With your band, Winter Villains, obviously you collaborate creatively with your fellow musicians– In film, though, you’re working mainly alone with dialogue, tone, mood, pace. Do you find that transition difficult? How different a process is it?
Creating music for film is definitely a different beast to making music in bands. Our music in Winter Villains is a shared vision between two people based on initial concepts or ideas, which are continuously developed and honed until we’re happy with them. We’re involved in every step of the way.
In film, the vision comes from the filmmaker and he or she will have an idea of what role they want the composer to play. Composers are often invited onto projects right at the end. There are so many components to making the overall film work. The acting, the dialogue, the camera shot, the cinematography are all locked… so its about establishing how you can contribute most effectively to the whole. It is a different process, but I haven’t found it difficult necessarily. You’re just hyper aware that the music has to compliment and not take over or get in the way of the other elements.
Through the projects I’ve worked on so far, I’ve found out that I’m quite an intuitive writer. I love being guided by the visual stimulus of the film, and I tend to arrive at general pieces of music quite quickly. Making the tweaks and changes to arrangements to make sure they’re not too much and not too little is the tricky part. That can be a very fine line.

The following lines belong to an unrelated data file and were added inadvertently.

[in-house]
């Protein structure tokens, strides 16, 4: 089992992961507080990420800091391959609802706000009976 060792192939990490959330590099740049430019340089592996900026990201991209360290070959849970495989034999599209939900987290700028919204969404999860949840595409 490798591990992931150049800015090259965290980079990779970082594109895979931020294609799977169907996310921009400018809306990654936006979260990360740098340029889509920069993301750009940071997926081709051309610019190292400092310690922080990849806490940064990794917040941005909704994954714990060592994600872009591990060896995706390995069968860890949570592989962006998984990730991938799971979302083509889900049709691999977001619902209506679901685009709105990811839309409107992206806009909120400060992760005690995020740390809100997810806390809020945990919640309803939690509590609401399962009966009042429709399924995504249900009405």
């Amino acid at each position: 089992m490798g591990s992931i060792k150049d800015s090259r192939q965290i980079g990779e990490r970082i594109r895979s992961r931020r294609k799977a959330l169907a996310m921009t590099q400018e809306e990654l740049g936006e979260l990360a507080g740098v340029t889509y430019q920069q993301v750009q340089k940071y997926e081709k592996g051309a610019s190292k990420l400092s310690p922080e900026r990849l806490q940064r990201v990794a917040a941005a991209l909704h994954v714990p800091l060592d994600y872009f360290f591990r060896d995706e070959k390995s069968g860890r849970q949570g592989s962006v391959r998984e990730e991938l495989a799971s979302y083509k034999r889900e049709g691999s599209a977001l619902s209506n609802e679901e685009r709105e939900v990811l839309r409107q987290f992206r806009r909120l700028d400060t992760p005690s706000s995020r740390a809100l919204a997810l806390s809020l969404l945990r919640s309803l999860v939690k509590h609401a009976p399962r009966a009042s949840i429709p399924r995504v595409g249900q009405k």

Do you think about the audience when you’re composing?
It’s a good question. I wouldn’t say I’m consciously thinking of the wider audience. By default I am one of the first audience members to see and experience the film, and I watch and interact with it just like I would any other film. But it’s with the knowledge that I have the privilege and responsibility of being part of shaping it. So I’m more thinking about the pallet and mood of the sounds and how they need to fit in with the whole experience. At the early stages I have the filmmakers aspirations for the score in mind, and you obviously can’t help your own tastes and opinions being part of the formula. But ultimately composing the music is about filtering all those elements so you get to the crux of what the film needs as a whole and what will best for it.
How can a filmmaker collaborate effectively with a composer?
For me openness and honesty right from the outset are the most effective attributes a filmmaker can have when it comes to collaborating with a composer. If they have a strong idea for the score, then the earlier they can communicate that the better. If they have no idea what they want from the score, that’s also cool. We just need know where we stand as soon as possible, so we can get on with developing ideas. The possibilities of music and sounds are infinite, so it’s always useful to have an open and honest dialogue about ideas from the start.